The Valet

2006, Movie, PG-13, 85 mins

Review

VALET, THE | LA DOUBLURE
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The films of writer/director Francis Veber are a bracing reminder that French comedies can be every bit as broad, unsophisticated and cliched as their American counterparts.

Pierre Levasseur (Daniel Auteuil) and Francois Pignon (Gad Elmaleh) both have girl trouble, but that's where the similarities end: Millionaire businessman Pierre is juggling his icy wife, Christine (Kristin Scott Thomas), who happens to own majority shares in his business, and his supermodel mistress, Elena (Alice Taglioni), who's tired of being bought off with lavish gifts and promises that her boyfriend of two years will one day get a divorce. Parking valet Francois is head over heels in love with Emilie (Virginie Ledoyen), whom he's known all his life, but she rejects his marriage proposal: Emilie isn't sure how she feels about Francois and anyway, she isn't about to commit to marriage when she's just taken out a hefty bank loan to open her own bookstore. Pierre's and Francois' lives intersect when Francois happens to be walking down Boulevard Pascale at the very moment that a paparazzo snaps some incriminating pictures of Pierre and Elena together. Desperate to convince the spiteful Christine that things aren't as they appear, he claims that Elena is actually Francois' girlfriend and then pays both Elena and Francois to pretend they're living together. Elena drives a hard bargain, but Francois agrees to the deal for a mere 32,450 francs — the sum it will take to pay off Emilie's loan. The hard part is actually pulling off the deception: Francois and Elena really do have to share Francois' rundown apartment and make out in public. If they don’t, no one — least of all Christine — will be fooled. The ensuing complications are exactly what you'd expect, padded out with digs at Francois' boring, bourgeois parents (Michele Garcia, Patrick Mille). Veber even sneaks in a smug reference to his own THE DINNER GAME (1999), in which rich creeps try to one up each other by bringing the stupidest, most dreary person they can find to a monthly dinner party: Francois' dad has unwittingly accepted an invitation to just such an event, on the strength of his corkscrew collection.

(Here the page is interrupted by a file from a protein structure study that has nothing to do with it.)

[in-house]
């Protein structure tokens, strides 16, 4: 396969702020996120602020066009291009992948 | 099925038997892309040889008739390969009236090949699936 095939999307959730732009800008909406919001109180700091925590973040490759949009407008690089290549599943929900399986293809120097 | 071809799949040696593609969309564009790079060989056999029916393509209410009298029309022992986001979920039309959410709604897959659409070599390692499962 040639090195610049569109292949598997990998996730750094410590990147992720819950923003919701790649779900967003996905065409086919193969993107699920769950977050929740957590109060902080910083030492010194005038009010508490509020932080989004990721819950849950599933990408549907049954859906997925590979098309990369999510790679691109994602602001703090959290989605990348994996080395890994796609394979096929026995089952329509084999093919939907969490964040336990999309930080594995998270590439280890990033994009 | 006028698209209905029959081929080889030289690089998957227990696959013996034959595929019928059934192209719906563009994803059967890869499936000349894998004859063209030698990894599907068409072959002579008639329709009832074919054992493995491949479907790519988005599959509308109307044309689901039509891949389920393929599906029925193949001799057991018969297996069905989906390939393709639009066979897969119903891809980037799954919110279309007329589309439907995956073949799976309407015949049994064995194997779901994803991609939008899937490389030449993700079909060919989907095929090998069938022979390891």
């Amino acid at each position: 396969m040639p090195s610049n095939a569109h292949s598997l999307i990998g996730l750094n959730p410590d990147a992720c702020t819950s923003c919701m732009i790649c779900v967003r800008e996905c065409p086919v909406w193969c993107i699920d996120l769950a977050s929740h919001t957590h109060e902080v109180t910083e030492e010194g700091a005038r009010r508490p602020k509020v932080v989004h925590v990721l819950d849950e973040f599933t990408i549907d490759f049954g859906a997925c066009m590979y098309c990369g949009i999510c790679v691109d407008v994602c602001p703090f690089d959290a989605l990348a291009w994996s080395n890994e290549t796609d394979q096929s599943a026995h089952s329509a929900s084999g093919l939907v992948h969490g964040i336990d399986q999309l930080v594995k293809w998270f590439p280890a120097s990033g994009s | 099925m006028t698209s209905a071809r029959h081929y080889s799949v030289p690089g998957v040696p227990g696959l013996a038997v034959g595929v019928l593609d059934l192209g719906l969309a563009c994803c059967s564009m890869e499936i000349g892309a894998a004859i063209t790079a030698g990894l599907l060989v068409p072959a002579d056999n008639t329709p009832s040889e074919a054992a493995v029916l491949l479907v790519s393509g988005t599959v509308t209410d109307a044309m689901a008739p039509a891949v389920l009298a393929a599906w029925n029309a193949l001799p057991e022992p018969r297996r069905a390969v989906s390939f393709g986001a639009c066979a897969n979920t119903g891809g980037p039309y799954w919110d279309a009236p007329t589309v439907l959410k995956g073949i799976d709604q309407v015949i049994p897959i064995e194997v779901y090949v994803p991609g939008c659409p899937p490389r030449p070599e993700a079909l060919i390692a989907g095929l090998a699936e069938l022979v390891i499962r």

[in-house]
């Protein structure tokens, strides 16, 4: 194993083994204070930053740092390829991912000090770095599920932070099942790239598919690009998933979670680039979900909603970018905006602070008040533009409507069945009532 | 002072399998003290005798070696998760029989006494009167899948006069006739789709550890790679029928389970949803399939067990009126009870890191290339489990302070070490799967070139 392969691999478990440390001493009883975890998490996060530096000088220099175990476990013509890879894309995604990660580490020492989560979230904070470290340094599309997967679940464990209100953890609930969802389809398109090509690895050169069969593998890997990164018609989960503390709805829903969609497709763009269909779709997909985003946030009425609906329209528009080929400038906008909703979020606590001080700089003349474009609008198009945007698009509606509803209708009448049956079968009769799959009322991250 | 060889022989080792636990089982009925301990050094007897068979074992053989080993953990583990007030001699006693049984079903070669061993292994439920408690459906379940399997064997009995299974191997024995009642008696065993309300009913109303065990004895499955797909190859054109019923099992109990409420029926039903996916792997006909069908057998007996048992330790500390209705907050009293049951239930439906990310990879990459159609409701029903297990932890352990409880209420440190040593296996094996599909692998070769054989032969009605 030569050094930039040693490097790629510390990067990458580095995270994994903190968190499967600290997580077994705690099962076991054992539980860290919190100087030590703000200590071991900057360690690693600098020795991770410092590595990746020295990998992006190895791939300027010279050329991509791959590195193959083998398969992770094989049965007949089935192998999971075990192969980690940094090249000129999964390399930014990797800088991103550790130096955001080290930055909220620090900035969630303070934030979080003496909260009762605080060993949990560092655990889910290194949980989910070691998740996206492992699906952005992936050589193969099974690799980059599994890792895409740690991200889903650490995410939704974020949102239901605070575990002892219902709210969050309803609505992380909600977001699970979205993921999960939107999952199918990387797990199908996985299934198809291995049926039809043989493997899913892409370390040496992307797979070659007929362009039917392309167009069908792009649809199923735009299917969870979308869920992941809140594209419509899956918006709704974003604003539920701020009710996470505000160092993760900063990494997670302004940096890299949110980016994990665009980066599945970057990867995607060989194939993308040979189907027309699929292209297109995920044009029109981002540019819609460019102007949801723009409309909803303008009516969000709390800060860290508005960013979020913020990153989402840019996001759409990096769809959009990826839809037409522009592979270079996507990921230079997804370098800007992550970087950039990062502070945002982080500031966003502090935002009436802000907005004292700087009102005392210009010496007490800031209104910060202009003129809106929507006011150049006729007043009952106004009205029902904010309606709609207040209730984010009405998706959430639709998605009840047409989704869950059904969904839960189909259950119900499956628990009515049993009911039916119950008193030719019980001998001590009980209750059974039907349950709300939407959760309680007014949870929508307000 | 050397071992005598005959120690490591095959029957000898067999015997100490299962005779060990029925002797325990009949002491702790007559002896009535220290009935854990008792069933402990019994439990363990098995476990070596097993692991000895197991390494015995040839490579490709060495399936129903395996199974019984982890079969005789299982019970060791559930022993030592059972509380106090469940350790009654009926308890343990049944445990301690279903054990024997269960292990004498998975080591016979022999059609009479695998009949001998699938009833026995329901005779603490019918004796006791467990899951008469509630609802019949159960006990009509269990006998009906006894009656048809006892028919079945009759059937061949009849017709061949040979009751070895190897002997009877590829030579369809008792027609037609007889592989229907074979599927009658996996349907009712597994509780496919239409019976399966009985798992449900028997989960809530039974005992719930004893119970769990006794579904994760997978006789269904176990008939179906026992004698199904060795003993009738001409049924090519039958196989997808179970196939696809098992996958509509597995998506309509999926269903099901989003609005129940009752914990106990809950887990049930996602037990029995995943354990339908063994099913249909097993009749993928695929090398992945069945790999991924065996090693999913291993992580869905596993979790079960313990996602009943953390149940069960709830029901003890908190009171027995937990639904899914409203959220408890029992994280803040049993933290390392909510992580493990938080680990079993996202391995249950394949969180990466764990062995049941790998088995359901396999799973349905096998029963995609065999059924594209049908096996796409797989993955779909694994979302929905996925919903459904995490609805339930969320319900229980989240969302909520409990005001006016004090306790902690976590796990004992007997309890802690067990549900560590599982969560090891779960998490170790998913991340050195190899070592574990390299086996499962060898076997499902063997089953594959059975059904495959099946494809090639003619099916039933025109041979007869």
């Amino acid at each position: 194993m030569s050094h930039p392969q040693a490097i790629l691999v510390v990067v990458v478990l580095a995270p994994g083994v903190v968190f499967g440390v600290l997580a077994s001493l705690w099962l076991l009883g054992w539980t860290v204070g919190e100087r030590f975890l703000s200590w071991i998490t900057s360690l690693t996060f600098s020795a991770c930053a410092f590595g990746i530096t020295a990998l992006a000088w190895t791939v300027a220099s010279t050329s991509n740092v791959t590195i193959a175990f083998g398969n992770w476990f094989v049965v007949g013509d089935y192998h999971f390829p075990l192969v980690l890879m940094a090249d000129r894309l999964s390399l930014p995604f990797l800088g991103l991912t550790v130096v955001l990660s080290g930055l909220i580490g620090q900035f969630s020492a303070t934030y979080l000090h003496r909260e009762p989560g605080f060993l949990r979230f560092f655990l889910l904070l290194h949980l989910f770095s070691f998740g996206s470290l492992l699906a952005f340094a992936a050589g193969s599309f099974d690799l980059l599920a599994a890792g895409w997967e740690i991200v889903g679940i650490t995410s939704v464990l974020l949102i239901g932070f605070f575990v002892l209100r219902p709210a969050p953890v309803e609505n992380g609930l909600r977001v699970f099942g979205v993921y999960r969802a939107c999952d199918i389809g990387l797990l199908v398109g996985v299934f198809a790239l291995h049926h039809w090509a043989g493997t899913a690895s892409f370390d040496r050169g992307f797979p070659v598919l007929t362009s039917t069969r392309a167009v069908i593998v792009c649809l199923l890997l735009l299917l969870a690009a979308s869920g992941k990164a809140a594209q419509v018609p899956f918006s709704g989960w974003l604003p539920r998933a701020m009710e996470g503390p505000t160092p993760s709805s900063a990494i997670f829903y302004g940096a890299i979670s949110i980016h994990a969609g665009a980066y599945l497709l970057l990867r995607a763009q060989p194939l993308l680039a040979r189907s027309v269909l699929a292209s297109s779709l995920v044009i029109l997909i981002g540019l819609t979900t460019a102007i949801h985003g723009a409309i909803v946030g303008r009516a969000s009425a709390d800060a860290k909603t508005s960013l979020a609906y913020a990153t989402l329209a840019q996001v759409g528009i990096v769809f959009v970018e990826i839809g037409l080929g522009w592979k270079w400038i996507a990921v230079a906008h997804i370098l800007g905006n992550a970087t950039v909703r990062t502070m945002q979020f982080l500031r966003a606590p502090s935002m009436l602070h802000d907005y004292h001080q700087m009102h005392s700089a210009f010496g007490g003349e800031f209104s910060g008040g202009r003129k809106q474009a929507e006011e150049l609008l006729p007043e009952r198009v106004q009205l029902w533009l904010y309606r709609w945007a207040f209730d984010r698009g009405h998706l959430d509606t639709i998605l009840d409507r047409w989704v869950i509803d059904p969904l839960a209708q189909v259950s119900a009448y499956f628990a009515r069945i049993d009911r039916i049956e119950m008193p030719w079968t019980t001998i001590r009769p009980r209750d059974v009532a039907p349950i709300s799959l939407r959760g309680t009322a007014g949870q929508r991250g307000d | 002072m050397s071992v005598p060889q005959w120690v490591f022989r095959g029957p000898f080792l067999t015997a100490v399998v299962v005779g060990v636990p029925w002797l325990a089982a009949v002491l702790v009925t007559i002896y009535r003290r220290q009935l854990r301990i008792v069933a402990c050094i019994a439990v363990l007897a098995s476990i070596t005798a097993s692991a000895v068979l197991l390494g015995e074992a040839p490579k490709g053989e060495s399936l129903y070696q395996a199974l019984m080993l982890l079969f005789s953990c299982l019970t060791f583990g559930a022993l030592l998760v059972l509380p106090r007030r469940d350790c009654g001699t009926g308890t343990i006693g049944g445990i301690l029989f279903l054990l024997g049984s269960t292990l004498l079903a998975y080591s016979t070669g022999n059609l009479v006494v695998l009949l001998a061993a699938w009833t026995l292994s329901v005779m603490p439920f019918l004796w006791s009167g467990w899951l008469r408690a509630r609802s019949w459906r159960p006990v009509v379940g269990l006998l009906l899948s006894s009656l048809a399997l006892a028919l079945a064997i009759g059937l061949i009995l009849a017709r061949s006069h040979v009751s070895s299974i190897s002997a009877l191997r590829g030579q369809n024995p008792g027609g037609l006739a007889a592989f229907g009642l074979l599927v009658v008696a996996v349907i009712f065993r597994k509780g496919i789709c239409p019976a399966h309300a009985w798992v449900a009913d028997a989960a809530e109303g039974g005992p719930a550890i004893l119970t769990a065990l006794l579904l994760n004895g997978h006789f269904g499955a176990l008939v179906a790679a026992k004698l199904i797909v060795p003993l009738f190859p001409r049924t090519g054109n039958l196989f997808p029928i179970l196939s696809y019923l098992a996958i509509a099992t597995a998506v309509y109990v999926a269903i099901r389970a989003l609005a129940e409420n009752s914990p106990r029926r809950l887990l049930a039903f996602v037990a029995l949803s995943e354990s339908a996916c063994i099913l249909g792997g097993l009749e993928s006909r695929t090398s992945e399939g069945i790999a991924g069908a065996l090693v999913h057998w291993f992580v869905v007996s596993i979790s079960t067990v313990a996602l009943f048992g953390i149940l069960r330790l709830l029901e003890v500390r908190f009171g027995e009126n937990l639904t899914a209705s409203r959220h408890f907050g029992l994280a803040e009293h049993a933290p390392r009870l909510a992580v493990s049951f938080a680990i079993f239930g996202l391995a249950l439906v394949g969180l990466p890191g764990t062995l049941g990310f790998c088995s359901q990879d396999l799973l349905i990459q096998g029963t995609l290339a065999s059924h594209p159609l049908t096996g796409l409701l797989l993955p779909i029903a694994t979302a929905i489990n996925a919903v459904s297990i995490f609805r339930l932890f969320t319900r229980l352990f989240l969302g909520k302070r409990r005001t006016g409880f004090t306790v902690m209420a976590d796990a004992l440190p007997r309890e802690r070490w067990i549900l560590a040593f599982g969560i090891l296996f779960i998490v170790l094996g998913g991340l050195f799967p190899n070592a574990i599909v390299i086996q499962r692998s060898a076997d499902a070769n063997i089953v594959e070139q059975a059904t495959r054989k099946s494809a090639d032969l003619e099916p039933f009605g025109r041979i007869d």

Given that Veber's LE GRAND BLOND AVEC UNE CHAUSSURE NOIRE (1972), L'EMMERDEUR (1973), LE JOUET (1976), LA CAGE AUX FOLLES (1979), LA CHEVRE (1981) and LES COMPERES (1983) have all been given made-in-the-USA makeovers as, respectively, THE TALL BLOND MAN WITH ONE BLACK SHOE, BUDDY BUDDY, THE TOY, THE BIRDCAGE, PURE LUCK and FATHER'S DAY, odds are good that LA DOUBLURE (which actually means "The Stand-in") should be coming soon in an even cruder, more obvious form. Consider yourself warned. leave a comment --Maitland McDonagh

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